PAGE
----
4.3 Results for sector choices

According to the predicted value of risk-taking attitude from Table 4, I can substitute the predicted risk-taking attitude variables in Eq. (8). The results are provided below and the details are presented in Table 5.9

Publicsector=(10.1123×R10.1325×R2)Xβˆ

Table 5.

Logit model for employment choice: After considering sample selection biasa

VariablesPublic Sector
(1)(2)
R1ˆ−0.1123*** (0.0417)
R1ˆ_personal characteristics−0.0547 (0.0825)
R1ˆ_family characteristics−0.1193 (0.1907)
R1ˆ_school characteristics−0.2123* (0.1178)
R2ˆ−0.1325** (0.0648)
R2ˆ_personal characteristics−0.0347 (0.0724)
R2ˆ_family characteristics0.1912 (0.4282)
R2ˆ_school characteristics−0.4882* (0.2694)
Log pseudo-likelihood−1,399.3825−1,385.7389
Observations3,6643,664

Note: aStandard errors are in parentheses, *** represents significance at 1%, ** 5%, * 10% levels, respectively. Due to the length of the article, some characteristic variables are not displayed. They are available directly from the author.

The coefficients for both risk-taking attitude variables in column (1) of Table 5 are statistically significant, 0.1123and0.1325. These results are consistent with the hypothesis that individuals who are risk averse prefer to enter the public sector because of unobserved risks in the private sector.

To assess the empirical magnitude of the effects of personality, family and school on the attitude towards risk in terms of employment sector choice, I divided the predicted R1ˆ and R2ˆ into three dimensions: individual, family and school. The results are listed in column (2) of Table 5 and they indicate that the attitudes toward risk formed from personality, family and school characteristics influence employment sector choice.

Publicsector=(10.0547×R1personel0.1193×R1family0.2123×R1school0.0347×R2personel+0.1912×R2family0.4882×R2school)Xβˆ

School characteristics have a greater effect on adolescents, irrespective of whether the variable for unknown risk R1ˆ (–0.2123, marginal effect = −19.13%) or the variable for risky behaviours R2ˆ (−0.4882, marginal effect = −38.63%) were employed. The marginal effect is derived using

P(Public=1)xi=F'((1+a1R1+a2R2)Xiβ)βi=e(1+a1R1+a2R2)Xiβ(1+e(1+a1R1+a2R2)Xiβ)2βi.

The regression results of Table 5 suggest that risk takers who hold positive attitudes toward the unknown or engage in risky behaviours in adolescence may exhibit a greater preference to enter the private sector when they become adults. According to Table 3, it reveals that the risk takers, especially for unknown-seeking, are more likely to have a confident appearance (height and weight), a closer family relationship, and satisfactory teacher-student and peer relationships. These results suggest that the public sector employees have relatively poor self-confidence and social relations. Most were generally considered to be ‘obedient,’ ‘submissive,’ or ‘plain’ children. This may be because they are more willing to dedicate the effort necessary to prepare for an entrance exam in order to achieve a stable income in the future.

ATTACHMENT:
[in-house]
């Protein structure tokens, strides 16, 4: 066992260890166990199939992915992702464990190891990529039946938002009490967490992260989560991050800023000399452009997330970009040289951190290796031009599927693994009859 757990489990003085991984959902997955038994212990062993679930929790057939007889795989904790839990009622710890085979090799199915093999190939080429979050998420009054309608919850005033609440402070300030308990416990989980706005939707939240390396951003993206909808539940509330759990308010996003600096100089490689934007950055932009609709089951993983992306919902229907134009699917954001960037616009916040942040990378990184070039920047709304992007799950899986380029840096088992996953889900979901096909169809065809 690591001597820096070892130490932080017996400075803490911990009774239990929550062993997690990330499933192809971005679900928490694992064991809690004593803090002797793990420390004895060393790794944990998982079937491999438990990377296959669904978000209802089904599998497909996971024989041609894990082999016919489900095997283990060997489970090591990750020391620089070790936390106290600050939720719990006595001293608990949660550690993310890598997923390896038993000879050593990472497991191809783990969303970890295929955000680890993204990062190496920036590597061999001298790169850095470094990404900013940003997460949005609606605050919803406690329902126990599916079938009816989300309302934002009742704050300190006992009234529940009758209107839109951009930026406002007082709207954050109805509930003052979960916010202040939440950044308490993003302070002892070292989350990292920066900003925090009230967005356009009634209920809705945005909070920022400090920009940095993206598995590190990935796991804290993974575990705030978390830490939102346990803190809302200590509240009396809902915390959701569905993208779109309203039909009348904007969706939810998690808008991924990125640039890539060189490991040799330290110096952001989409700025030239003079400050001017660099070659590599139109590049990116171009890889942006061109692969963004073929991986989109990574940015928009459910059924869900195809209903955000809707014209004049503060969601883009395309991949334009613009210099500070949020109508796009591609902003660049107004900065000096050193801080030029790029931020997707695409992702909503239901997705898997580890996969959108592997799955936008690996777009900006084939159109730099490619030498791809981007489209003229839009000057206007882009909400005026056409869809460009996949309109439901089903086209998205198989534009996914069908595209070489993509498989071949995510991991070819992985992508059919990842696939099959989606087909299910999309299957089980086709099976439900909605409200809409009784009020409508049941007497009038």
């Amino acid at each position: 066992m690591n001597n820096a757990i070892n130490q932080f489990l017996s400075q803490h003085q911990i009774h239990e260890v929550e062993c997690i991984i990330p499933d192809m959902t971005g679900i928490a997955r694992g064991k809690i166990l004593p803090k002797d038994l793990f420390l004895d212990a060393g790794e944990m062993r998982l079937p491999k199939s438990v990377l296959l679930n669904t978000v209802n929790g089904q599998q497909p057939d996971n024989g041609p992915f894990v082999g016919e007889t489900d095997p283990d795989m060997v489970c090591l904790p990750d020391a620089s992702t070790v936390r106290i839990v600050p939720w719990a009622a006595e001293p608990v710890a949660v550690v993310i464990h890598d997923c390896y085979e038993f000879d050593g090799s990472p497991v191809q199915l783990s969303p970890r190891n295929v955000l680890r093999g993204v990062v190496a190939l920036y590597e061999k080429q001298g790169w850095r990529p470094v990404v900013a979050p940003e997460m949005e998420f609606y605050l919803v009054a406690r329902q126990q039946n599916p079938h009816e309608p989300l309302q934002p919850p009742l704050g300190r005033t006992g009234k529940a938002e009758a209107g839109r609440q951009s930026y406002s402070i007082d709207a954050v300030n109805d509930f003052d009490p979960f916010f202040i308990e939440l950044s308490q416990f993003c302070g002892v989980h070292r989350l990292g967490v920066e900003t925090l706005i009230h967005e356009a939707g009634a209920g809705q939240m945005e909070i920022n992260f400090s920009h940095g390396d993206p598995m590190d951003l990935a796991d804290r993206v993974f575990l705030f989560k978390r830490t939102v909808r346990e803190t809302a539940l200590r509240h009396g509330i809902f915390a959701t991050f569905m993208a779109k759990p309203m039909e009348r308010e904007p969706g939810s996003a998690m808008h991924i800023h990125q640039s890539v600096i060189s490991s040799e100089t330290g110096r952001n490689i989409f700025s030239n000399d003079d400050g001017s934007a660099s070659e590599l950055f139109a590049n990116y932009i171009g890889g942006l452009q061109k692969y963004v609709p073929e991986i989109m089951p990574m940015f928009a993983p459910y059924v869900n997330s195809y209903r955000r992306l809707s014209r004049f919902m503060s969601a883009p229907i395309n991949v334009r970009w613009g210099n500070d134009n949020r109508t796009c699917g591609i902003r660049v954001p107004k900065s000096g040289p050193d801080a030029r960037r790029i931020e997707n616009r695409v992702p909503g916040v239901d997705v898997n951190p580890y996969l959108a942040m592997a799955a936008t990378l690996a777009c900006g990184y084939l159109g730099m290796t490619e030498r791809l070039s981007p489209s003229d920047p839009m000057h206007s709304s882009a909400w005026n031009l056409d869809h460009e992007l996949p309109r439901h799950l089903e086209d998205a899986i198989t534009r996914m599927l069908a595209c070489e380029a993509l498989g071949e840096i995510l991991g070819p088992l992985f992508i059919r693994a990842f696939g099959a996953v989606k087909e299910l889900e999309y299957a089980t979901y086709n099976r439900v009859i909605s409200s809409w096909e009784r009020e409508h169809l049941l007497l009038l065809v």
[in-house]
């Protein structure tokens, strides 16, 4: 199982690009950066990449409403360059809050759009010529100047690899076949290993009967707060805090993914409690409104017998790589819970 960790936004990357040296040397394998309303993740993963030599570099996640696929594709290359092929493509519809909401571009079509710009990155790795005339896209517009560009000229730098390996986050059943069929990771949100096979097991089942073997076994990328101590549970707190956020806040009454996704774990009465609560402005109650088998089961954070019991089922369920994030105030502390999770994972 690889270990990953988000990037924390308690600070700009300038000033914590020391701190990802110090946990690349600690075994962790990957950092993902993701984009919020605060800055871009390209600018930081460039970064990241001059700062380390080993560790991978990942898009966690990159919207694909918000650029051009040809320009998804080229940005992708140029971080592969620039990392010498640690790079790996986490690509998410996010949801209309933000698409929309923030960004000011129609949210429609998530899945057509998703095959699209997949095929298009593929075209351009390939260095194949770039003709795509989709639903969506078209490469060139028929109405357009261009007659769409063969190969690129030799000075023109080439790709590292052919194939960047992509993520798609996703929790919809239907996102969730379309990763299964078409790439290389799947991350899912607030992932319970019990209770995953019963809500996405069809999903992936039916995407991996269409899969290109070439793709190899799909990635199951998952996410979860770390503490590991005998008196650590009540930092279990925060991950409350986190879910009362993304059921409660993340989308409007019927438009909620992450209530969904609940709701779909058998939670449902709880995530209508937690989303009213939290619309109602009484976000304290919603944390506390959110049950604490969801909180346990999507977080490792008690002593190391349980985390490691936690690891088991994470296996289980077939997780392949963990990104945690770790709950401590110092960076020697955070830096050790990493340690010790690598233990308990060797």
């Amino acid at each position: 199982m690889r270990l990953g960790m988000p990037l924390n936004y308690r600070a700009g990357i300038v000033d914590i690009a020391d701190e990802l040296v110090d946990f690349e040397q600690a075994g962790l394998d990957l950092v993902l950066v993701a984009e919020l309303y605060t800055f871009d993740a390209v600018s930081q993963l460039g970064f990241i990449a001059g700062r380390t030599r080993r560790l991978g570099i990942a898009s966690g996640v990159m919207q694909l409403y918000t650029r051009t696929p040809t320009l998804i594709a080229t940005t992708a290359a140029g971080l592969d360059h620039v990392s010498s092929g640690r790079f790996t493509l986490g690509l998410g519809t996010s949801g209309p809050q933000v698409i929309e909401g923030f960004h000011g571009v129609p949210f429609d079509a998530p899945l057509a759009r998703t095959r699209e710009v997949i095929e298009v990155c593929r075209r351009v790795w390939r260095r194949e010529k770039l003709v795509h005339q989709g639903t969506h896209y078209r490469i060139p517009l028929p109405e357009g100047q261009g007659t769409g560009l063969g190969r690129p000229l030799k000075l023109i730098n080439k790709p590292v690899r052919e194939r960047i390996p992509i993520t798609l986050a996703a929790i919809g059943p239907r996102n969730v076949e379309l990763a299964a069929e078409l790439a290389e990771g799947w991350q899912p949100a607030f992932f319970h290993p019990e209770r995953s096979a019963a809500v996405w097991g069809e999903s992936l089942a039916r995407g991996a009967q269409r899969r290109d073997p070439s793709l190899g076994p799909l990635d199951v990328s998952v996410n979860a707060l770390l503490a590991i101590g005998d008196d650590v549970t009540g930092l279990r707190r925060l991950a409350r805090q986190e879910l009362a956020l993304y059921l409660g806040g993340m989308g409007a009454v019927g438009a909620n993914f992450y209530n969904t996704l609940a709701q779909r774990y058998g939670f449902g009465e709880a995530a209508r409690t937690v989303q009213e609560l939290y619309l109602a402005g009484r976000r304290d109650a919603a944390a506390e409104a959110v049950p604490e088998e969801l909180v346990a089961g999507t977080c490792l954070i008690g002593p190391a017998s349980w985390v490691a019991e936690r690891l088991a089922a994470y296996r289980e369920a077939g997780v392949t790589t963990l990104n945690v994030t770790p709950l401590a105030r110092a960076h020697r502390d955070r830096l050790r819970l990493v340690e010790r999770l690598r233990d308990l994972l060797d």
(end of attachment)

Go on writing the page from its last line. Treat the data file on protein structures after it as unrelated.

Related studies often use employment surveys to observe risk-taking attitudes in different sectors. In addition to the sample selection bias problem, an individual's attitudes are affected by their workplace. This study used past life experiences as a background for predicting risk-taking attitudes to observe the effect of such attitude on the choice of employment sector and to determine the trajectory in the formation of individual attitudes.

5 Conclusion

In this study, a joint model of choice of employment sector and attitudes towards risk was estimated using information about risky personal behaviours to make inferences about individual heterogeneity in risk aversion. It suggests that risk averters tend to choose the public sector jobs to avoid the possible risk variations in the private sector. The empirical results obtained using the TEPS-B imply that the risk takers tend to select employment opportunities in the private sector rather than in the public sector. Adolescents with a confident appearance (height and weight) and satisfactory teacher − student and peer relationships may be more likely to seek unknown and risky situations (especially the unknown-seeking), particularly for people who are social and have active friendships in their adolescence.